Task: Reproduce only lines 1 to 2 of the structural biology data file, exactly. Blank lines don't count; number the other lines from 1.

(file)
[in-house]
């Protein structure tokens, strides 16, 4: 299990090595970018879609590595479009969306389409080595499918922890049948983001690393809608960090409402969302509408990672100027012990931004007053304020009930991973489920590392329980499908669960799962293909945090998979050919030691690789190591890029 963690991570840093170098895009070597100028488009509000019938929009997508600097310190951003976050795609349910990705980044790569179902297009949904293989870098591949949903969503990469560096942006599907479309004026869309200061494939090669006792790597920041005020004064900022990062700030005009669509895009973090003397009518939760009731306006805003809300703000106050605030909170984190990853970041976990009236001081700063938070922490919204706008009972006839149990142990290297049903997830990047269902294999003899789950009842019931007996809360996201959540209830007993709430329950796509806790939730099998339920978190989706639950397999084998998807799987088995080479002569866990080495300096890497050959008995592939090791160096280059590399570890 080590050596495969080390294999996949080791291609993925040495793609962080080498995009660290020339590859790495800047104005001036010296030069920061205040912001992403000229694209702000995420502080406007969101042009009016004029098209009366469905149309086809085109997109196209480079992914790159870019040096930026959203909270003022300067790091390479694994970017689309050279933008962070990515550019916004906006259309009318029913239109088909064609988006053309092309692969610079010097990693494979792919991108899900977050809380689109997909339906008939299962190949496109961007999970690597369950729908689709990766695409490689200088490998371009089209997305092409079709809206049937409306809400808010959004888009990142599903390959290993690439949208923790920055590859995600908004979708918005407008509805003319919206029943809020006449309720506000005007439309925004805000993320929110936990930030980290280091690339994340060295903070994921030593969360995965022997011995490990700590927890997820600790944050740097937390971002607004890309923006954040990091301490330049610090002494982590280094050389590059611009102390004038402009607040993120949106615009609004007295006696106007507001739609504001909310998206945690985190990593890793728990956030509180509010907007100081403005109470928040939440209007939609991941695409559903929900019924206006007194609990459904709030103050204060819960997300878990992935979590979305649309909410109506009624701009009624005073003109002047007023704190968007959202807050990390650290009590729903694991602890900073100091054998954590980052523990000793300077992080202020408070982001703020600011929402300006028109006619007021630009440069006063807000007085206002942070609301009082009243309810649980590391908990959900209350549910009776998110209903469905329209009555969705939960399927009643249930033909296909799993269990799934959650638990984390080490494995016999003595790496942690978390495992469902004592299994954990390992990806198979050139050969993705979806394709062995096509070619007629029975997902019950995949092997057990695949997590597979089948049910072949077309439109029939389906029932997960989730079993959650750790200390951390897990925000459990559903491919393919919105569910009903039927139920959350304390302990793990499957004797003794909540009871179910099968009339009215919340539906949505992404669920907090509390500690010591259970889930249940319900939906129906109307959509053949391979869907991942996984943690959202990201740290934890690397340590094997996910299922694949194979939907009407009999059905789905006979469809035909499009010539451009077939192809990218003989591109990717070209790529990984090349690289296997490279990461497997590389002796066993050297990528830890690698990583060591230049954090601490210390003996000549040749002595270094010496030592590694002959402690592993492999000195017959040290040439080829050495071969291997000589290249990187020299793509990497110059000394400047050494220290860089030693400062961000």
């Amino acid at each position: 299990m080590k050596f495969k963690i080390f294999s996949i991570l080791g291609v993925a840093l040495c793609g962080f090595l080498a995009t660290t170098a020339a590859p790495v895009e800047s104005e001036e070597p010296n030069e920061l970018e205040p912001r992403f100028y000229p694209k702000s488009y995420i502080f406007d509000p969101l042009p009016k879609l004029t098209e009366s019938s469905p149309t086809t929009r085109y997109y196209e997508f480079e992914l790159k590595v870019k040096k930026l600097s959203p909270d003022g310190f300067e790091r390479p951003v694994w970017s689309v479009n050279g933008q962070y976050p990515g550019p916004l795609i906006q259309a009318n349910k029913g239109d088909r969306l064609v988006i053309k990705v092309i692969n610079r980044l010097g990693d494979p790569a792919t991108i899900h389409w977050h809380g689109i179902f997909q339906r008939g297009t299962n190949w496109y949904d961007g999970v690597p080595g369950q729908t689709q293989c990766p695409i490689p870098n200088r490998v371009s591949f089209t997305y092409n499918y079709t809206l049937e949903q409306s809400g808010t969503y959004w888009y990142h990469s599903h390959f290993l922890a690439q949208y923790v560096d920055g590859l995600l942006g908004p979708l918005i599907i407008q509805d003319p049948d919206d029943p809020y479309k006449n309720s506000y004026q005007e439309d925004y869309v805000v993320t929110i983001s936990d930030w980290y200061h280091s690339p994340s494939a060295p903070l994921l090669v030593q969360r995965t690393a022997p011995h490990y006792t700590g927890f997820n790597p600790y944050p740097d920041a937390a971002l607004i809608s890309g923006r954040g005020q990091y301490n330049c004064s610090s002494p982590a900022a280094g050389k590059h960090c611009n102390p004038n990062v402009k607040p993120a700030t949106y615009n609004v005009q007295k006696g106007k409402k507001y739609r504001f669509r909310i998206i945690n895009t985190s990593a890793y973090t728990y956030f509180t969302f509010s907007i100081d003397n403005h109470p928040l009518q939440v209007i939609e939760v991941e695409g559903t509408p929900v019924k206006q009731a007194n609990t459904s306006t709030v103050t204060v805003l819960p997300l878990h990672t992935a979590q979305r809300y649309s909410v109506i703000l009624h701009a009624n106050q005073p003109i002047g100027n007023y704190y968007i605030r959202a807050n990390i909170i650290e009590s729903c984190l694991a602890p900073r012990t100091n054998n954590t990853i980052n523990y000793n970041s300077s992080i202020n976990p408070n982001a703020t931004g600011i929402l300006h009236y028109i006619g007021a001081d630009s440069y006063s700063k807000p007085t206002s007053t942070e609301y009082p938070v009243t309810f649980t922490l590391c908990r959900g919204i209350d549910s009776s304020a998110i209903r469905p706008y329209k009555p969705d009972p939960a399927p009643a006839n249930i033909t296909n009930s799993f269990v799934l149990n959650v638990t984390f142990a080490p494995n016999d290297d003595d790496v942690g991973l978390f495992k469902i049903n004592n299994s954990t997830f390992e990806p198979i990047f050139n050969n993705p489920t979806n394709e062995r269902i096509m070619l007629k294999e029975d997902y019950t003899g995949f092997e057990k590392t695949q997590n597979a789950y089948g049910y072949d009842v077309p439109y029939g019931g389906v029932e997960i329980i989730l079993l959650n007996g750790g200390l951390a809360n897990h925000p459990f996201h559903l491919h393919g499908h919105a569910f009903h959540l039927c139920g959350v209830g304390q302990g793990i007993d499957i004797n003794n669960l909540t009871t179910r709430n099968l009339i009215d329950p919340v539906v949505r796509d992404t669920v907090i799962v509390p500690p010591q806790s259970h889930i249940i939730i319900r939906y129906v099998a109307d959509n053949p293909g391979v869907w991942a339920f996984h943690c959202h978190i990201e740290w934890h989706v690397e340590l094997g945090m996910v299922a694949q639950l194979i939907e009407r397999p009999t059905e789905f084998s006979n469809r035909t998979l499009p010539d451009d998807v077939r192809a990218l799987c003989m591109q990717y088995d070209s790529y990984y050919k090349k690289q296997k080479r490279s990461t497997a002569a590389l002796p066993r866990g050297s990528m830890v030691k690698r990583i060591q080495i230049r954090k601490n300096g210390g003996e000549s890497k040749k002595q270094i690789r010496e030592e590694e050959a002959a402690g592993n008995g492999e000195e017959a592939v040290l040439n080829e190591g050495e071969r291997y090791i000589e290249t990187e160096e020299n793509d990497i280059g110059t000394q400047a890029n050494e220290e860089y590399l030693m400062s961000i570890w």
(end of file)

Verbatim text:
[in-house]
């Protein structure tokens, strides 16, 4: 299990090595970018879609590595479009969306389409080595499918922890049948983001690393809608960090409402969302509408990672100027012990931004007053304020009930991973489920590392329980499908669960799962293909945090998979050919030691690789190591890029 963690991570840093170098895009070597100028488009509000019938929009997508600097310190951003976050795609349910990705980044790569179902297009949904293989870098591949949903969503990469560096942006599907479309004026869309200061494939090669006792790597920041005020004064900022990062700030005009669509895009973090003397009518939760009731306006805003809300703000106050605030909170984190990853970041976990009236001081700063938070922490919204706008009972006839149990142990290297049903997830990047269902294999003899789950009842019931007996809360996201959540209830007993709430329950796509806790939730099998339920978190989706639950397999084998998807799987088995080479002569866990080495300096890497050959008995592939090791160096280059590399570890 080590050596495969080390294999996949080791291609993925040495793609962080080498995009660290020339590859790495800047104005001036010296030069920061205040912001992403000229694209702000995420502080406007969101042009009016004029098209009366469905149309086809085109997109196209480079992914790159870019040096930026959203909270003022300067790091390479694994970017689309050279933008962070990515550019916004906006259309009318029913239109088909064609988006053309092309692969610079010097990693494979792919991108899900977050809380689109997909339906008939299962190949496109961007999970690597369950729908689709990766695409490689200088490998371009089209997305092409079709809206049937409306809400808010959004888009990142599903390959290993690439949208923790920055590859995600908004979708918005407008509805003319919206029943809020006449309720506000005007439309925004805000993320929110936990930030980290280091690339994340060295903070994921030593969360995965022997011995490990700590927890997820600790944050740097937390971002607004890309923006954040990091301490330049610090002494982590280094050389590059611009102390004038402009607040993120949106615009609004007295006696106007507001739609504001909310998206945690985190990593890793728990956030509180509010907007100081403005109470928040939440209007939609991941695409559903929900019924206006007194609990459904709030103050204060819960997300878990992935979590979305649309909410109506009624701009009624005073003109002047007023704190968007959202807050990390650290009590729903694991602890900073100091054998954590980052523990000793300077992080202020408070982001703020600011929402300006028109006619007021630009440069006063807000007085206002942070609301009082009243309810649980590391908990959900209350549910009776998110209903469905329209009555969705939960399927009643249930033909296909799993269990799934959650638990984390080490494995016999003595790496942690978390495992469902004592299994954990390992990806198979050139050969993705979806394709062995096509070619007629029975997902019950995949092997057990695949997590597979089948049910072949077309439109029939389906029932997960989730079993959650750790200390951390897990925000459990559903491919393919919105569910009903039927139920959350304390302990793990499957004797003794909540009871179910099968009339009215919340539906949505992404669920907090509390500690010591259970889930249940319900939906129906109307959509053949391979869907991942996984943690959202990201740290934890690397340590094997996910299922694949194979939907009407009999059905789905006979469809035909499009010539451009077939192809990218003989591109990717070209790529990984090349690289296997490279990461497997590389002796066993050297990528830890690698990583060591230049954090601490210390003996000549040749002595270094010496030592590694002959402690592993492999000195017959040290040439080829050495071969291997000589290249990187020299793509990497110059000394400047050494220290860089030693400062961000």